Press freedom groups have condemned the harassment and surveillance of local journalists, after an HKFP court reporter was followed from her home to her workplace for over an hour by two men with earpieces on Wednesday.

hkfp reporter followed man

The duo tailed the reporter during morning rush hour, despite efforts to board and alight different trains.

One of them refused to answer questions, or reveal his identity, when confronted by a second staff member at an MTR station.

The Hong Kong Journalists Association (HKJA) told HKFP it was unacceptable to put reporters under surveillance in connection with their work: “We strongly condemn any attempt to harass or intimidate journalists… Women are also more likely to face risks of being stalked or harassed. No reporter should face disproportionate risks due to their gender.”

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Cedric Alviani, Reporters Without Borders (RSF) East Asia Bureau Director, also condemned the incident: “We are concerned by the fact a Hong Kong Free Press reporter was ostentatiously followed in broad daylight by an unidentified individual, and insist that journalists should at all times be able to work freely and without fear of harassment. Hong Kong, once a bastion of press freedom, has plummeted from 80th place in 2021 to 148th place in the 2022 RSF World Press Freedom Index, marking the index’s sharpest drop of the year.”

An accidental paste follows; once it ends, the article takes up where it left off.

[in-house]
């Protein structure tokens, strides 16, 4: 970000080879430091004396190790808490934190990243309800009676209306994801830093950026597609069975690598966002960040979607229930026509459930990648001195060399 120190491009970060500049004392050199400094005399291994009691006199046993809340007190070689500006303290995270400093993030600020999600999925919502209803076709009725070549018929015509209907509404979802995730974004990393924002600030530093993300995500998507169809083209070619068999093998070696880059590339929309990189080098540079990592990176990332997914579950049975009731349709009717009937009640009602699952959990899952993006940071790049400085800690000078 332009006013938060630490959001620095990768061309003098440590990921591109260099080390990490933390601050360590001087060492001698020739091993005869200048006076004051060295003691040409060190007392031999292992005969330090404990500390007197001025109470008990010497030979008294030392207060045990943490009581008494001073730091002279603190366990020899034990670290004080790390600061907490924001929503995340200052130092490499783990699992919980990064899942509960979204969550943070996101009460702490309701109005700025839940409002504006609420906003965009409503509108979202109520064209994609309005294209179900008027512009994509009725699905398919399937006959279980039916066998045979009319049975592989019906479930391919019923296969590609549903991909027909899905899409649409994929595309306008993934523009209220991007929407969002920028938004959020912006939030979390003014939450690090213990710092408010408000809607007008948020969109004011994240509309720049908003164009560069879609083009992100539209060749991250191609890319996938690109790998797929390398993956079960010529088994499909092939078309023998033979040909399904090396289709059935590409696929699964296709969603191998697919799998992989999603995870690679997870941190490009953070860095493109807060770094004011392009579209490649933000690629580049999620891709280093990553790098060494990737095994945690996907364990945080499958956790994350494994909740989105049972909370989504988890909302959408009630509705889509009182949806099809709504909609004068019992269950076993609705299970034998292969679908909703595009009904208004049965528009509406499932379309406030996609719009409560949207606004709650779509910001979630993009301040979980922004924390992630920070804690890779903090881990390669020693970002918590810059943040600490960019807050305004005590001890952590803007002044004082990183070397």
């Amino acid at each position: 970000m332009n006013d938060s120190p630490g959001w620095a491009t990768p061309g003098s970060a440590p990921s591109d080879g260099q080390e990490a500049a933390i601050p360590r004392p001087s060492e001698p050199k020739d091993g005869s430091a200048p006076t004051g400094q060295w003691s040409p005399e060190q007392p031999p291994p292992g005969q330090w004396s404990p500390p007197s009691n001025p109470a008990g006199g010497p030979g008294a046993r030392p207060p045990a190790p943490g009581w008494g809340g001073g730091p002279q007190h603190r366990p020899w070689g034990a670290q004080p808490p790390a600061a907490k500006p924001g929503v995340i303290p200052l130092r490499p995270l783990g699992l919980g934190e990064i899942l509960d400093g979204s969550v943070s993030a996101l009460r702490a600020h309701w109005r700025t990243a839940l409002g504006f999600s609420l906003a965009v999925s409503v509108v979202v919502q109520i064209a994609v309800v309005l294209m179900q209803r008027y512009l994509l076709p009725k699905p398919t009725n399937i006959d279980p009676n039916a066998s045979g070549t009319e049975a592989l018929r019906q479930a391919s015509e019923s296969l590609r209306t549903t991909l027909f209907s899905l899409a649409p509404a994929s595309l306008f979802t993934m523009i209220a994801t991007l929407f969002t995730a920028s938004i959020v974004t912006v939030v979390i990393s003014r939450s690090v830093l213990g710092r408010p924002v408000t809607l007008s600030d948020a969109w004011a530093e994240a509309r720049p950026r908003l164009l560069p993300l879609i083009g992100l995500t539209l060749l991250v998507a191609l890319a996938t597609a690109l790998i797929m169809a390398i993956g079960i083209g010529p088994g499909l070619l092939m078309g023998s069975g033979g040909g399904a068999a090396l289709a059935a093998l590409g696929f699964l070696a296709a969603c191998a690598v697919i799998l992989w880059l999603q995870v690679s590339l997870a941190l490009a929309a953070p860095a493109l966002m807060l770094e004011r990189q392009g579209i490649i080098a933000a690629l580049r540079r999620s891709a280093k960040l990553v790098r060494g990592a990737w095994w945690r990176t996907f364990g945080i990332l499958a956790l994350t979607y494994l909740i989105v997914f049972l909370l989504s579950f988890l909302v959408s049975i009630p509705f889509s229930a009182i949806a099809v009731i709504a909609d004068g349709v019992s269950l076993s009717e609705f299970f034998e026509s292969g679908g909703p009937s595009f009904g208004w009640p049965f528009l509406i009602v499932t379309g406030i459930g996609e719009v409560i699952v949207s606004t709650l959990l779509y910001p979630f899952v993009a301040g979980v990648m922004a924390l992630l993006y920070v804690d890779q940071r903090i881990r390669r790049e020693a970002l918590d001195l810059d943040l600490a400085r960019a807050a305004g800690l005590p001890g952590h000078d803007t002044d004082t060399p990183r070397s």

Police report

The incident was reported to the police on Thursday.

“After initial investigation, the case is classified as ‘Request for Police Investigation’,” the Force said in response to HKFP’s enquiries. “Investigations are still on-going.”

Police did not respond when asked if the suspects were known to the Force, nor did it reply when asked if it would condemn the harassment and surveillance of reporters.

The HKJA urged the Force to take the incident seriously: “Police should protect journalists from harassment and intimidation so they can report the news knowing that their safety is guaranteed.”

Editor’s note: HKFP management reserve the right to publish full, candid videos of any individual who harasses or surveils staff members – all such incidents will be reported to the authorities.

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Tom is the editor-in-chief and founder of Hong Kong Free Press. He has a BA in Communications and New Media from Leeds University and an MA in Journalism from the University of Hong Kong. He has contributed to the BBC, Euronews, Al-Jazeera and others.